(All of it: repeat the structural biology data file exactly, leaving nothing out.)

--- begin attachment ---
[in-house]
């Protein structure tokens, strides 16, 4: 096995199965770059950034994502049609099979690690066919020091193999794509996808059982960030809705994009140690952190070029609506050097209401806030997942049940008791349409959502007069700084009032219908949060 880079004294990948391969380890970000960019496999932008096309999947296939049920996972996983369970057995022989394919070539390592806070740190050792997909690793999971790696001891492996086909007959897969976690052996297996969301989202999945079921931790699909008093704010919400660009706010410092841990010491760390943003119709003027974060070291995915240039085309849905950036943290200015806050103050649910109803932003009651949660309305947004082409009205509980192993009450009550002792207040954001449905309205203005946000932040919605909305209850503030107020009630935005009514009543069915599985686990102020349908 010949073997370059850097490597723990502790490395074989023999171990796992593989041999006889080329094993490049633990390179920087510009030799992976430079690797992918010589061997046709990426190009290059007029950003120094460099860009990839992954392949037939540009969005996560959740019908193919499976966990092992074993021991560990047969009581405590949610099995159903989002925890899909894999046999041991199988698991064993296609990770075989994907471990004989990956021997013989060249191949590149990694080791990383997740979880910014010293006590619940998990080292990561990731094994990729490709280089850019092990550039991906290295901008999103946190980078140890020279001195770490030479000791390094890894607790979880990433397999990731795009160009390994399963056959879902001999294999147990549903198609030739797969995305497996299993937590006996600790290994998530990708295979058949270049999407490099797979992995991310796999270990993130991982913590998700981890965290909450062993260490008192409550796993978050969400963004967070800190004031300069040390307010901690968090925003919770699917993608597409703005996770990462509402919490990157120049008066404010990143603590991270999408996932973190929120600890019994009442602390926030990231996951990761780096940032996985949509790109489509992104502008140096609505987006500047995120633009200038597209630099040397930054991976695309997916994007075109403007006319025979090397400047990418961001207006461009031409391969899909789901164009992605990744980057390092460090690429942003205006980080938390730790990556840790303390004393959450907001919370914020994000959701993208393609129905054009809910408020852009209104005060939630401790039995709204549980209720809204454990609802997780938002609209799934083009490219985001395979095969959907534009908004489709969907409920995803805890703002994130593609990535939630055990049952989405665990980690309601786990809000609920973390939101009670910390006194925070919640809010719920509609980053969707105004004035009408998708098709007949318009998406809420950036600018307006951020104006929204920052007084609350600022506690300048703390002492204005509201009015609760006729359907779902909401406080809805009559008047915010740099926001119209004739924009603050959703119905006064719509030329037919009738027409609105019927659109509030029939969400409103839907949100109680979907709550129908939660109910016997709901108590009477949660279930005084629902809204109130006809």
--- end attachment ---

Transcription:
[in-house]
């Protein structure tokens, strides 16, 4: 096995199965770059950034994502049609099979690690066919020091193999794509996808059982960030809705994009140690952190070029609506050097209401806030997942049940008791349409959502007069700084009032219908949060 880079004294990948391969380890970000960019496999932008096309999947296939049920996972996983369970057995022989394919070539390592806070740190050792997909690793999971790696001891492996086909007959897969976690052996297996969301989202999945079921931790699909008093704010919400660009706010410092841990010491760390943003119709003027974060070291995915240039085309849905950036943290200015806050103050649910109803932003009651949660309305947004082409009205509980192993009450009550002792207040954001449905309205203005946000932040919605909305209850503030107020009630935005009514009543069915599985686990102020349908 010949073997370059850097490597723990502790490395074989023999171990796992593989041999006889080329094993490049633990390179920087510009030799992976430079690797992918010589061997046709990426190009290059007029950003120094460099860009990839992954392949037939540009969005996560959740019908193919499976966990092992074993021991560990047969009581405590949610099995159903989002925890899909894999046999041991199988698991064993296609990770075989994907471990004989990956021997013989060249191949590149990694080791990383997740979880910014010293006590619940998990080292990561990731094994990729490709280089850019092990550039991906290295901008999103946190980078140890020279001195770490030479000791390094890894607790979880990433397999990731795009160009390994399963056959879902001999294999147990549903198609030739797969995305497996299993937590006996600790290994998530990708295979058949270049999407490099797979992995991310796999270990993130991982913590998700981890965290909450062993260490008192409550796993978050969400963004967070800190004031300069040390307010901690968090925003919770699917993608597409703005996770990462509402919490990157120049008066404010990143603590991270999408996932973190929120600890019994009442602390926030990231996951990761780096940032996985949509790109489509992104502008140096609505987006500047995120633009200038597209630099040397930054991976695309997916994007075109403007006319025979090397400047990418961001207006461009031409391969899909789901164009992605990744980057390092460090690429942003205006980080938390730790990556840790303390004393959450907001919370914020994000959701993208393609129905054009809910408020852009209104005060939630401790039995709204549980209720809204454990609802997780938002609209799934083009490219985001395979095969959907534009908004489709969907409920995803805890703002994130593609990535939630055990049952989405665990980690309601786990809000609920973390939101009670910390006194925070919640809010719920509609980053969707105004004035009408998708098709007949318009998406809420950036600018307006951020104006929204920052007084609350600022506690300048703390002492204005509201009015609760006729359907779902909401406080809805009559008047915010740099926001119209004739924009603050959703119905006064719509030329037919009738027409609105019927659109509030029939969400409103839907949100109680979907709550129908939660109910016997709901108590009477949660279930005084629902809204109130006809």